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The Schomburg Center for Research in Black Culture - Scholars in Residence Program
Khalil Muhammad, New York Public Library
Grant details: https://securegrants.neh.gov/publicquery/main.aspx?f=1&gn=RA-50080-09
The Coup of Langston Hughes's Picasso Period: Excavating Mayakovsky in Langston Hughes's Verse (Article)
Title: The Coup of Langston Hughes's Picasso Period: Excavating Mayakovsky in Langston Hughes's Verse
Author: Ryan James Kernan
Abstract: Literary critics in the U.S. have generally considered the artistic merit of Langston Hughes's so-called radical poetic production of the 1930s to be far below the standard the poet set in the previous decade. Its detractors tend to distinguish it from Hughes's 1920s poetry, associating the latter with a black nationalist literary aesthetic linked to an embrace of Pan-Africanism and the former with a proletarian poetic tied to a decidedly Marxist analysis of race and class-conflict. This article offers a counter-narrative to these reigning critical discourses by focusing on an instance where Hughes mined his experience as a translator to offer an ethical, albeit pessimistic, vision of black internationalism infused with a Marxist outlook and conveyed through poetic innovations of hybrid ethno-linguistic origin. The essay's first half demonstrates that Hughes's engagement with Mayakovsky left a trail of historical and literary evidence that reveals how Mayakovsky's poetics had a profound impact on Hughes's own political outlook and poetic palette. Nowhere is this influence more clear than in Hughes's poem “Cubes” (1934), a reading of which forms the second part of this essay. “Cubes” exhibits poetic innovations provoked by his engagement with Mayakovskian poetics — particularly with Mayakovsky's notion that revolutionary poetry succeeded best when it both invoked and transgressed the rules governing “antiquarian” poetry in a dialectical process that he labeled as “coup.” The literary mastery manifest in this endeavor displays the often-overlooked aesthetic sophistication of Hughes radical poetry. “Cubes” offers a nuanced vision of black internationalism and demonstrates the role that translation played in Hughes's overall creative process.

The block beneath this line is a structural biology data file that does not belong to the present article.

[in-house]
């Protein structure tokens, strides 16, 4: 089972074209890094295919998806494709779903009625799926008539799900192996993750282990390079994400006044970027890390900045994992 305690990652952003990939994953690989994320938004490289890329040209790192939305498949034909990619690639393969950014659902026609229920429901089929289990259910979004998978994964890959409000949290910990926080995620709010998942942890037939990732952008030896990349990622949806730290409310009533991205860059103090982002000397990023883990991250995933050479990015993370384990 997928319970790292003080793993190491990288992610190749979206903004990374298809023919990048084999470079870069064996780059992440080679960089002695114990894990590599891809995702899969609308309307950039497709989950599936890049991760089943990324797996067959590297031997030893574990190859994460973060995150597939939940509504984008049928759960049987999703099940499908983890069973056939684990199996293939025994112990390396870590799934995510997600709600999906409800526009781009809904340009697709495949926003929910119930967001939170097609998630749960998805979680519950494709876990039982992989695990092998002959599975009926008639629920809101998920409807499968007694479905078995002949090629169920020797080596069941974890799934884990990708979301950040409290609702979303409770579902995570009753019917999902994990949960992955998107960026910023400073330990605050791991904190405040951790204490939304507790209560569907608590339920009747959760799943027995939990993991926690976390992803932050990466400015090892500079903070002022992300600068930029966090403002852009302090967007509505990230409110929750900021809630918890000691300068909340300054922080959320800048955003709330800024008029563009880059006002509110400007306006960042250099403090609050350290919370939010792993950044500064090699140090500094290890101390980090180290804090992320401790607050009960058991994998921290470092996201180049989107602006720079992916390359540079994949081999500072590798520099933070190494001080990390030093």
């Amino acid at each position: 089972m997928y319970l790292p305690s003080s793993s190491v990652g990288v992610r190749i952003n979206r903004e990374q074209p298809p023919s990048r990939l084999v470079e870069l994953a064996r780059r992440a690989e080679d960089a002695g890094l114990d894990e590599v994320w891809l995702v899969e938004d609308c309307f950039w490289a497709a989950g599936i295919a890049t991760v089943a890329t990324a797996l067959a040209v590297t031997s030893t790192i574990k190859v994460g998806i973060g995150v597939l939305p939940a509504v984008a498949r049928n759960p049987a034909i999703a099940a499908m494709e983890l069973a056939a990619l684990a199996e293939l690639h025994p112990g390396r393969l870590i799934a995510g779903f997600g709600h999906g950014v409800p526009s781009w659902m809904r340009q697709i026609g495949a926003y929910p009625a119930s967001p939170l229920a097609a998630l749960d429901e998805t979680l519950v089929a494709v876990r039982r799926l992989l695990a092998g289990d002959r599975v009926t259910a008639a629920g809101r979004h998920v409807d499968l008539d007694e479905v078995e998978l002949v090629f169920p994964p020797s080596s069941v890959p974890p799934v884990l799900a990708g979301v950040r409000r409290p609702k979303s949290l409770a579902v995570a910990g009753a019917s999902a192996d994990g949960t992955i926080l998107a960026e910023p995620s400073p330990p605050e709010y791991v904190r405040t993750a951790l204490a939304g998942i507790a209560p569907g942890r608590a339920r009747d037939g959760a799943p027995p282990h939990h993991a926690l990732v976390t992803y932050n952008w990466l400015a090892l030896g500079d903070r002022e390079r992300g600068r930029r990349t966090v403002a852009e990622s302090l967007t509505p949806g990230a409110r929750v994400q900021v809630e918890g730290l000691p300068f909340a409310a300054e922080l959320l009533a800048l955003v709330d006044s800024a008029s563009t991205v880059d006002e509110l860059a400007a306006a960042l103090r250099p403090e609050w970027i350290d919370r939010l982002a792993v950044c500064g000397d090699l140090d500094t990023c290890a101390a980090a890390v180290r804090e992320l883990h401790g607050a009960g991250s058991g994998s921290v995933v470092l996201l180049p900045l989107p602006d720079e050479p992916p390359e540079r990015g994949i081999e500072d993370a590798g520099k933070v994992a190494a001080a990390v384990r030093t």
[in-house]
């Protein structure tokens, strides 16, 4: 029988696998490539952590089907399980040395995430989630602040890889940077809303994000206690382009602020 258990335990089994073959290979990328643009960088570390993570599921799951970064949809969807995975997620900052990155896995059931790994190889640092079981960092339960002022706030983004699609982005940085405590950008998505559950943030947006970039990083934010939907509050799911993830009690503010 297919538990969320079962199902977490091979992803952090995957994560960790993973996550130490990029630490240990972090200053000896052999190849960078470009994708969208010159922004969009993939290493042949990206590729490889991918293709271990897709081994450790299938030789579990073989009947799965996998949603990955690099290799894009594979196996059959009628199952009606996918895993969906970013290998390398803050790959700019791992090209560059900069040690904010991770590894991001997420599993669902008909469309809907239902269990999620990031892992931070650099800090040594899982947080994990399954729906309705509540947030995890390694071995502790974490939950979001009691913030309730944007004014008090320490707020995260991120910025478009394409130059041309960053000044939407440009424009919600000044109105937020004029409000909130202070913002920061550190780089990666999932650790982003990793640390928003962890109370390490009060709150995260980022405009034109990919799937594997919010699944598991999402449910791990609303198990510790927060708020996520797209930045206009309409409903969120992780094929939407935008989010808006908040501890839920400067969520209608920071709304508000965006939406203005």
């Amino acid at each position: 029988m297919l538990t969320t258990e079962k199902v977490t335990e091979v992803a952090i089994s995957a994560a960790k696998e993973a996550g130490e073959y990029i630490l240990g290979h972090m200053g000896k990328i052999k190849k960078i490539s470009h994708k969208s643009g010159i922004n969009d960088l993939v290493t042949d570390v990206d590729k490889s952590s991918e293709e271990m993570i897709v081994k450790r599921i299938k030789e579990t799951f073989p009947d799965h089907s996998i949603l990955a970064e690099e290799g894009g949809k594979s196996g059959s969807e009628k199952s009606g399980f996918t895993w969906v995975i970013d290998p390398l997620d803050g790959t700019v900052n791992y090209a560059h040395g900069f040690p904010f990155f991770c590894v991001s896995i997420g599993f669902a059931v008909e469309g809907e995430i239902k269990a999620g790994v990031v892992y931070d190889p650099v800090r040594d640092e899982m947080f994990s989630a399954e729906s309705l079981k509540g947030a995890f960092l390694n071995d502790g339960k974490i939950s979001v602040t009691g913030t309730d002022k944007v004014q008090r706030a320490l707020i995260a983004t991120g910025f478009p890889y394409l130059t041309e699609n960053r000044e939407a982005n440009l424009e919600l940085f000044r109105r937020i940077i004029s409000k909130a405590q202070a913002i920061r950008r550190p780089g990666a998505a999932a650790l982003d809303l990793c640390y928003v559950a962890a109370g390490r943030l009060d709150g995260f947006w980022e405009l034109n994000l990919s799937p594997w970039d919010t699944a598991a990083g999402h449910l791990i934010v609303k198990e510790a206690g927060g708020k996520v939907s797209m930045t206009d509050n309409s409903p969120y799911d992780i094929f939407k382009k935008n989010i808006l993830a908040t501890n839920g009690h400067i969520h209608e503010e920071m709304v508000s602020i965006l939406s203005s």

Primary URL: http://complit.dukejournals.org/content/66/2/227.abstract
Primary URL Description: Journal Website
Access Model: Subscription
Periodical Title: Comparative Literature Volume 66, Number 2: 227-246
Publisher: Duke University Press
The Colonial Art of Demonizing Others: A Global Perspective (Book)
Title: The Colonial Art of Demonizing Others: A Global Perspective
Author: Esther Lezra
Abstract: The Colonial Art of Demonizing Others examines European mistranslations and misrepresentations of black freedom dreams and self-activity as monstrous in the period of modern imperial consolidation –roughly from 1750 to 1848.
This book argues that Europe’s archives of self-understanding are haunted by the traces of Black radical resistance. Just as Europe’s economy came to depend upon the raw materials, markets, and labor it secured from the colonies, European culture came to be based on fantasies and phobias derived from the unruly and unmanageable aftershocks of colonial violence and counter-insurgency. Rather than assert that European nationalist and abolitionist discourses are on the side of emancipatory movements, the book shows the limits of the promise of that discourse, and the continuation of those limitations that makes the continued pursuit of that promise a questionable activity. This book does not wish to salvage the emancipatory promises of European discourse, but considers the more difficult and uncomfortable question of why emancipatory movements represented the struggles of anticolonial and radical blackness the way they did.
Primary URL: http://www.worldcat.org/title/colonial-art-of-demonizing-others-a-global-perspective/oclc/859585011&referer=brief_resultshttp://
Primary URL Description: WorldCat.org
Secondary URL: http://www.routledge.com/books/details/9780415742269/
Secondary URL Description: Publisher's website
Type: Single author monograph
Copy sent to NEH?: Yes